Perez then brought his ADA claim in federal court, but the district court dismissed it because he had not fully pursued it in the state administrative proceedings after settling his IDEA claims. After the U.S. Court of Appeals for the 6th Circuit upheld that ruling, Perez went to the Supreme Court, which in June asked the federal government to weigh in.
In a brief filed on August 24, U.S. Solicitor General Elizabeth Prelogar urged the justices to take up the case. The 6th Circuit, Prelogar wrote, was wrong when it ruled that Perez was required to pursue his ADA claim in administrative proceedings even after he settled his IDEA claim. The IDEA, Prelogar stressed, allows claims to be brought in federal court under the IDEA without exhausting them when it would be futile to do so. The text of the IDEA makes clear, Prelogar continued, that its futility exception applies equally to claims that are not brought under the IDEA. The justices should also grant review, Prelogar added, to decide whether the IDEA’s exhaustion requirement even applies to non-IDEA claims, like Perez’s, that seek money damages, which are not available under the IDEA.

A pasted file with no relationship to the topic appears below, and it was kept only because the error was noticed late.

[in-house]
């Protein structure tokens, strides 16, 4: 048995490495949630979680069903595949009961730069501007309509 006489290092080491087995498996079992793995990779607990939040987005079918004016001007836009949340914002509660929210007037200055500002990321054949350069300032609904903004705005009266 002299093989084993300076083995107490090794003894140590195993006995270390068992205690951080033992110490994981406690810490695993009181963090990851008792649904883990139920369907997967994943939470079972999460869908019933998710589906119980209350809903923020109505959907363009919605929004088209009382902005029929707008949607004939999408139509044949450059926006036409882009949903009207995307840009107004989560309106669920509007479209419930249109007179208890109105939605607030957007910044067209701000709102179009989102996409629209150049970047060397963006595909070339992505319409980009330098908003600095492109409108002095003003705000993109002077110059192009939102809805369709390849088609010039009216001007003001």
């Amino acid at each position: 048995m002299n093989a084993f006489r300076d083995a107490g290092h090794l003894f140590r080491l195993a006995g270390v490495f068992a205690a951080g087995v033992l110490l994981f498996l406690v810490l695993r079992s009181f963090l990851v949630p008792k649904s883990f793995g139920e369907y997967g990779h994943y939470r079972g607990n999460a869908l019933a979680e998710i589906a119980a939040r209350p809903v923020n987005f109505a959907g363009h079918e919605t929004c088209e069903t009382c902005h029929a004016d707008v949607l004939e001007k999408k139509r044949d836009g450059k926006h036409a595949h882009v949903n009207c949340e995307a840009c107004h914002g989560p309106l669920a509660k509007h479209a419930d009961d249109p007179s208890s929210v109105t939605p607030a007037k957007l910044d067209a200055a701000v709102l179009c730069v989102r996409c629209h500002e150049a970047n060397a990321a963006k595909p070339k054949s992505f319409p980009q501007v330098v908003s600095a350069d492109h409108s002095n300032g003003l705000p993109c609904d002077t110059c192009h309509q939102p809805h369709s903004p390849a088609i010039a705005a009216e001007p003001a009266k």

In Florida v. United States, the state has asked the justices to weigh in on whether the federal government can sue it for violating a part of the Americans with Disabilities Act that prohibits state and local governments from discriminating against individuals with disabilities.
The dispute began in July 2013, when the federal government filed a lawsuit against Florida under Title II of the ADA, which – among other things – specifies that “any person alleging discrimination” has the same “remedies, procedures, and rights” that are available under two other laws, the Rehabilitation Act and Title VI of the Civil Rights Act, which prohibits discrimination by recipients of federal funds. The federal government contended that, as a result of Florida’s Medicaid policies, hundreds of children with complex medical needs in the state were being unnecessarily placed in nursing facilities.
A federal district court dismissed the DOJ’s complaint in 2016, holding that the federal government did not have the power to sue under Title II. The U.S. Court of Appeals for the 11th Circuit reversed three years later. After the full court of appeals declined to rehear the case, Florida came to the Supreme Court in April 2022, asking the justices to take up the dispute.